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Should poor fan behavior bump up new Buffalo Bills stadium plans?

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The Bills are saying that they're not working on a replacement to Ralph Wilson Stadium right now - but if nationally-known, notorious poor fan behavior outside of the stadium continues, should the team's new stadium plans accelerate?

The issue of a new stadium for the Buffalo Bills has come back into the news cycle recently, with public comments from team president Russ Brandon informing fans that plans for a new building were on the back burner. If 2016 mirrors 2015 in the national media, it might force Kim and Terry Pegula's hand on building a new stadium sooner rather than later.

The stadium situation is in limbo. Prior to the death of team founder Ralph C. Wilson, Jr., the Bills signed a ten-year, band-aid lease to stay in their aging stadium. Mostly cosmetic work was completed at the time, but it was not the massive retrofit that could keep the team in the stadium for decades to come. New York State, Erie County, and the Bills formed a New Stadium Working Group to lay the groundwork for a new stadium by sizing up locations and giving all stakeholders a voice in the process.

By the time the Pegulas purchased the team, that was about all the group could accomplish. As BuffaloBills.com pointed out on Friday, the Pegulas make that group's work less urgent, because they aren't interested in moving the team.

Essentially, the Pegulas and the Bills can build a new stadium wherever and whenever they want. They'll have the money to do it, and as the only pro football team in New York, the state government won't want to lose the income tax revenue (even if other money generated by a NFL team is a wash).

As Bills fans' behavior continues to make national headlines for all the wrong reasons, that timeline might be moved up; the rationale holds that that behavior can be ameliorated by moving the stadium to a more controlled, downtown location.

In 2015, several Bills fans made national news with their crazed behavior inside, but mostly outside, the stadium. It was spread to the masses, mostly via Deadspin, giving all Bills fans (and especially the charitable endeavor behind #BillsMafia) a black eye. There were all those tables being destroyed by bodies of flying tailgaters, which is mostly harmless. There was the guy who set himself on fire, which caught the attention of the County Executive. The couple who explored each other in the parking lot in plain view of camera phones was a little more worrisome. Bills fans were named "drunkest in the NFL" not once, but twice, by different measures.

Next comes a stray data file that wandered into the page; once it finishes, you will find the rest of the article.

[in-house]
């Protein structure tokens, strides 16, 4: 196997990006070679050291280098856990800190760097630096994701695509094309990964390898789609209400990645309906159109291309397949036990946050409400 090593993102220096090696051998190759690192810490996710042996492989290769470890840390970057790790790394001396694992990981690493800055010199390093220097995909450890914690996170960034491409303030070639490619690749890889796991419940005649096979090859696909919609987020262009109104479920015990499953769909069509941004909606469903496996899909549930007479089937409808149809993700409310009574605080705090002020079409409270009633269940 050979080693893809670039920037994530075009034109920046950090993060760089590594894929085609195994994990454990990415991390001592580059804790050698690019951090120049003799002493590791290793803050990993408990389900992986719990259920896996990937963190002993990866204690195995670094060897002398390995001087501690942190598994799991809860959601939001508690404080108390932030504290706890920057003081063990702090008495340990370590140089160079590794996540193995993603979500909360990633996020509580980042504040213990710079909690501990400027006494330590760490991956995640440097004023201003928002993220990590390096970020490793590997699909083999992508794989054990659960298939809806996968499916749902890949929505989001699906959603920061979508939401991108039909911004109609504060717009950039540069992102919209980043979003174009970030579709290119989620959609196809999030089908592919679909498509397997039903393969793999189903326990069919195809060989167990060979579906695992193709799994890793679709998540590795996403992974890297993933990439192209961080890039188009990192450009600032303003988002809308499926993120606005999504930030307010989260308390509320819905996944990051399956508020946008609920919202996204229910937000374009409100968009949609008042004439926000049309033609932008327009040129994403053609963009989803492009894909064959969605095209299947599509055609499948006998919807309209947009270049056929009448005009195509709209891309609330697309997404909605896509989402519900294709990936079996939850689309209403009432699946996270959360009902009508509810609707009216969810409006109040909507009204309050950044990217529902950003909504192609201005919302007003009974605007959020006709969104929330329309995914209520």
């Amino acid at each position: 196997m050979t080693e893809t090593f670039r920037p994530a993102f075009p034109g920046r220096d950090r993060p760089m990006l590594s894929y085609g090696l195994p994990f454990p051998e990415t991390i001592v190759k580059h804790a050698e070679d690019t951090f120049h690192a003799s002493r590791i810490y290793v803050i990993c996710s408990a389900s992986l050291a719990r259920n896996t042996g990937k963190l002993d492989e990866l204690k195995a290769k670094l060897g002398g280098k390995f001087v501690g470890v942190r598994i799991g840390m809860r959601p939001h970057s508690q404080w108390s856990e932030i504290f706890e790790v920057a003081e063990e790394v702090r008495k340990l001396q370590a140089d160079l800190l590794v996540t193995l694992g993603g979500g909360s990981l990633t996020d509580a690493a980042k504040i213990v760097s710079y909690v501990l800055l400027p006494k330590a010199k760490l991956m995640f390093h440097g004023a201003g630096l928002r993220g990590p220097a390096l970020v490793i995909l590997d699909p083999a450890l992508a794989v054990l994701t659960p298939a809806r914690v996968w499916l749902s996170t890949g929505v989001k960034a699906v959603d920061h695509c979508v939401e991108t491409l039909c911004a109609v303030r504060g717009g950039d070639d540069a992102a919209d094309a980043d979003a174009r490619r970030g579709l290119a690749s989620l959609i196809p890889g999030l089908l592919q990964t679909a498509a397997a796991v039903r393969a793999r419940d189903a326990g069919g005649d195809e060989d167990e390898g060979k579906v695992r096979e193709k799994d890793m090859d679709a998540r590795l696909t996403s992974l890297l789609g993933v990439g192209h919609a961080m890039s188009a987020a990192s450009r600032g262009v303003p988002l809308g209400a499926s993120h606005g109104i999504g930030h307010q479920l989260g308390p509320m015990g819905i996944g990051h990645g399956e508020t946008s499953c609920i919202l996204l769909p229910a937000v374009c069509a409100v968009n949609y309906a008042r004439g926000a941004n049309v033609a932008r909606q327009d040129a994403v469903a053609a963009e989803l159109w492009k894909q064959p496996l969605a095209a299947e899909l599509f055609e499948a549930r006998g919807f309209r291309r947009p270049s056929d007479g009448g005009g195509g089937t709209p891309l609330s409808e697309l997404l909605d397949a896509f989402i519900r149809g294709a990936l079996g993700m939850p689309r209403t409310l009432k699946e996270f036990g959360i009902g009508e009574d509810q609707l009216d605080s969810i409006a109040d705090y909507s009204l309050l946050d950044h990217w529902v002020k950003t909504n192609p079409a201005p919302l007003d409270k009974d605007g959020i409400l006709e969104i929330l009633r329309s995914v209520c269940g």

This is the national narrative of the scene in and around the Bills on game day: a modern-day Sodom and Gomorrah of debauchery. The image-conscious owners of the Bills may look at this and say it needs to change, even if Bills fans everywhere are extolling the virtues of tailgating and the camaraderie it showcases (which remains true, despite the best efforts of the notorious few). One way to do that is to build the new stadium in a place where off-site lots aren't as prevalent, limiting the areas where large groups can congregate and fuel this type of behavior.

Will they lose some fans? Sure. Will other, different fans be there to take their place? Probably. There is a large segment of the population that won't go to Bills games now because of poor fan behavior. A new downtown stadium could change not only the zip code, but the clientele in attendance at the game. It would also change the national narrative. If you don't think the owners care how their team and fans are viewed, you're burying your head in the sand.